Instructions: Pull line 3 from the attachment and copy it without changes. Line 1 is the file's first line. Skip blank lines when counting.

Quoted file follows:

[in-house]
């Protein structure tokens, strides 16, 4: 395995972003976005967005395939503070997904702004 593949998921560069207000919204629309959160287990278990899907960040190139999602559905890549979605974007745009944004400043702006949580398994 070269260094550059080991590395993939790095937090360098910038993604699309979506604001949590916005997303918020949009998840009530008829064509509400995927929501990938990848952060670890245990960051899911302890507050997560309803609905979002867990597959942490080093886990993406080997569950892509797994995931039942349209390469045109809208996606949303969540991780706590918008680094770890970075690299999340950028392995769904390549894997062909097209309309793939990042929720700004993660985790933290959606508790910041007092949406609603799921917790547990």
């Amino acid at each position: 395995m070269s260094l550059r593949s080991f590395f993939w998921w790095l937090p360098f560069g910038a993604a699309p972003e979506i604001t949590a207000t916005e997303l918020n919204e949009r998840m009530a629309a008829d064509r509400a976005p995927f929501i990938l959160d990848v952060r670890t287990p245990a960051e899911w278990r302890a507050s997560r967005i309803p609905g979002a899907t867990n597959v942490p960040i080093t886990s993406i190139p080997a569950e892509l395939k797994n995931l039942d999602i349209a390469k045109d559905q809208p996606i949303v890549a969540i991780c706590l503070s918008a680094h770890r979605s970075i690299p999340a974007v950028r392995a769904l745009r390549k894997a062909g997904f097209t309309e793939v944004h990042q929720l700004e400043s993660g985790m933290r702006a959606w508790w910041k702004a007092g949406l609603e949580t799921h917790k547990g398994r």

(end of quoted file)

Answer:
């Amino acid at each position: 395995m070269s260094l550059r593949s080991f590395f993939w998921w790095l937090p360098f560069g910038a993604a699309p972003e979506i604001t949590a207000t916005e997303l918020n919204e949009r998840m009530a629309a008829d064509r509400a976005p995927f929501i990938l959160d990848v952060r670890t287990p245990a960051e899911w278990r302890a507050s997560r967005i309803p609905g979002a899907t867990n597959v942490p960040i080093t886990s993406i190139p080997a569950e892509l395939k797994n995931l039942d999602i349209a390469k045109d559905q809208p996606i949303v890549a969540i991780c706590l503070s918008a680094h770890r979605s970075i690299p999340a974007v950028r392995a769904l745009r390549k894997a062909g997904f097209t309309e793939v944004h990042q929720l700004e400043s993660g985790m933290r702006a959606w508790w910041k702004a007092g949406l609603e949580t799921h917790k547990g398994r």